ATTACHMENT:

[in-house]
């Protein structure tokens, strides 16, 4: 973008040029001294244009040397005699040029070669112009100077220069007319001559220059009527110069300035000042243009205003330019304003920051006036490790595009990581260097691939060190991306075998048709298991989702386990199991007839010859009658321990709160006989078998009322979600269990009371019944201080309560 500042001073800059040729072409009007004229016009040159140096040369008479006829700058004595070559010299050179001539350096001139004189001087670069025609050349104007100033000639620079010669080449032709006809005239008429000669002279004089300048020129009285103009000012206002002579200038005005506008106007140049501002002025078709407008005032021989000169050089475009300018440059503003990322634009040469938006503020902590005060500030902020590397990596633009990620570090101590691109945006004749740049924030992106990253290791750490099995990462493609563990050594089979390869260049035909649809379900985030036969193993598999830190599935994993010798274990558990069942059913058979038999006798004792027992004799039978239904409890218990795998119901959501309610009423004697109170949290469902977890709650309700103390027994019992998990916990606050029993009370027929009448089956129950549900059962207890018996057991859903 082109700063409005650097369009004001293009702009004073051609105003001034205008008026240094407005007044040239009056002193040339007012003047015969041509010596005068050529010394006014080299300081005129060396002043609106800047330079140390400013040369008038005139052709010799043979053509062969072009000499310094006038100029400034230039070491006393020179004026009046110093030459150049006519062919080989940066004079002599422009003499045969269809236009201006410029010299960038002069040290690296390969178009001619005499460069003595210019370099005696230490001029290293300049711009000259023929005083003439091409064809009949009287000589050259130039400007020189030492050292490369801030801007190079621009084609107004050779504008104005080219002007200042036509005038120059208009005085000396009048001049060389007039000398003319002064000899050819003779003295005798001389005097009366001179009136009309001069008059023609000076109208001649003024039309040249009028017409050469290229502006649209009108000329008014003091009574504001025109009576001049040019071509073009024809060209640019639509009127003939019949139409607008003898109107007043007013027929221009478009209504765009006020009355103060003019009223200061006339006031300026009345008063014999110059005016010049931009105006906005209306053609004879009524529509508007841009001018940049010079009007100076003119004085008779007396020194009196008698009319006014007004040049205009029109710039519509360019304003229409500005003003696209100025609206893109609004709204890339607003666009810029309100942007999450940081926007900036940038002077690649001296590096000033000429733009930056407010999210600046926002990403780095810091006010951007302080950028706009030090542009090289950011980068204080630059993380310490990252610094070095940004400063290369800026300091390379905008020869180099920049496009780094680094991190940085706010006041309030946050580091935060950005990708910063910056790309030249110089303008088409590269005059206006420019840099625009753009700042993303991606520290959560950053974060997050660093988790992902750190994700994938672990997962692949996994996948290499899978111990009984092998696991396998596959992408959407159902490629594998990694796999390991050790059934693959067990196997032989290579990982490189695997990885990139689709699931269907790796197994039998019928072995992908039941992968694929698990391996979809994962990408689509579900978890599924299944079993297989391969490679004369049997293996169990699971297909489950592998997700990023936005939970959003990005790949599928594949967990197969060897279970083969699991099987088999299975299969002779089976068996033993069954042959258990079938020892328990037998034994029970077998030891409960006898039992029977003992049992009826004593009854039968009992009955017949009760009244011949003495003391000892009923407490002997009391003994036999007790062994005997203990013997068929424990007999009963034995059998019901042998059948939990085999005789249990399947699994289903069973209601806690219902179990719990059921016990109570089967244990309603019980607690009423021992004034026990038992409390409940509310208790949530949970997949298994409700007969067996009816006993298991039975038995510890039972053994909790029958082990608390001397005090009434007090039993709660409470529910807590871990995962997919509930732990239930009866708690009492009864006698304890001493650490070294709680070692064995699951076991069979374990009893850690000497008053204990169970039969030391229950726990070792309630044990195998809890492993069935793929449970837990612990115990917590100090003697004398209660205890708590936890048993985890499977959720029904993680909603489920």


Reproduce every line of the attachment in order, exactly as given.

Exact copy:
[in-house]
């Protein structure tokens, strides 16, 4: 973008040029001294244009040397005699040029070669112009100077220069007319001559220059009527110069300035000042243009205003330019304003920051006036490790595009990581260097691939060190991306075998048709298991989702386990199991007839010859009658321990709160006989078998009322979600269990009371019944201080309560 500042001073800059040729072409009007004229016009040159140096040369008479006829700058004595070559010299050179001539350096001139004189001087670069025609050349104007100033000639620079010669080449032709006809005239008429000669002279004089300048020129009285103009000012206002002579200038005005506008106007140049501002002025078709407008005032021989000169050089475009300018440059503003990322634009040469938006503020902590005060500030902020590397990596633009990620570090101590691109945006004749740049924030992106990253290791750490099995990462493609563990050594089979390869260049035909649809379900985030036969193993598999830190599935994993010798274990558990069942059913058979038999006798004792027992004799039978239904409890218990795998119901959501309610009423004697109170949290469902977890709650309700103390027994019992998990916990606050029993009370027929009448089956129950549900059962207890018996057991859903 082109700063409005650097369009004001293009702009004073051609105003001034205008008026240094407005007044040239009056002193040339007012003047015969041509010596005068050529010394006014080299300081005129060396002043609106800047330079140390400013040369008038005139052709010799043979053509062969072009000499310094006038100029400034230039070491006393020179004026009046110093030459150049006519062919080989940066004079002599422009003499045969269809236009201006410029010299960038002069040290690296390969178009001619005499460069003595210019370099005696230490001029290293300049711009000259023929005083003439091409064809009949009287000589050259130039400007020189030492050292490369801030801007190079621009084609107004050779504008104005080219002007200042036509005038120059208009005085000396009048001049060389007039000398003319002064000899050819003779003295005798001389005097009366001179009136009309001069008059023609000076109208001649003024039309040249009028017409050469290229502006649209009108000329008014003091009574504001025109009576001049040019071509073009024809060209640019639509009127003939019949139409607008003898109107007043007013027929221009478009209504765009006020009355103060003019009223200061006339006031300026009345008063014999110059005016010049931009105006906005209306053609004879009524529509508007841009001018940049010079009007100076003119004085008779007396020194009196008698009319006014007004040049205009029109710039519509360019304003229409500005003003696209100025609206893109609004709204890339607003666009810029309100942007999450940081926007900036940038002077690649001296590096000033000429733009930056407010999210600046926002990403780095810091006010951007302080950028706009030090542009090289950011980068204080630059993380310490990252610094070095940004400063290369800026300091390379905008020869180099920049496009780094680094991190940085706010006041309030946050580091935060950005990708910063910056790309030249110089303008088409590269005059206006420019840099625009753009700042993303991606520290959560950053974060997050660093988790992902750190994700994938672990997962692949996994996948290499899978111990009984092998696991396998596959992408959407159902490629594998990694796999390991050790059934693959067990196997032989290579990982490189695997990885990139689709699931269907790796197994039998019928072995992908039941992968694929698990391996979809994962990408689509579900978890599924299944079993297989391969490679004369049997293996169990699971297909489950592998997700990023936005939970959003990005790949599928594949967990197969060897279970083969699991099987088999299975299969002779089976068996033993069954042959258990079938020892328990037998034994029970077998030891409960006898039992029977003992049992009826004593009854039968009992009955017949009760009244011949003495003391000892009923407490002997009391003994036999007790062994005997203990013997068929424990007999009963034995059998019901042998059948939990085999005789249990399947699994289903069973209601806690219902179990719990059921016990109570089967244990309603019980607690009423021992004034026990038992409390409940509310208790949530949970997949298994409700007969067996009816006993298991039975038995510890039972053994909790029958082990608390001397005090009434007090039993709660409470529910807590871990995962997919509930732990239930009866708690009492009864006698304890001493650490070294709680070692064995699951076991069979374990009893850690000497008053204990169970039969030391229950726990070792309630044990195998809890492993069935793929449970837990612990115990917590100090003697004398209660205890708590936890048993985890499977959720029904993680909603489920």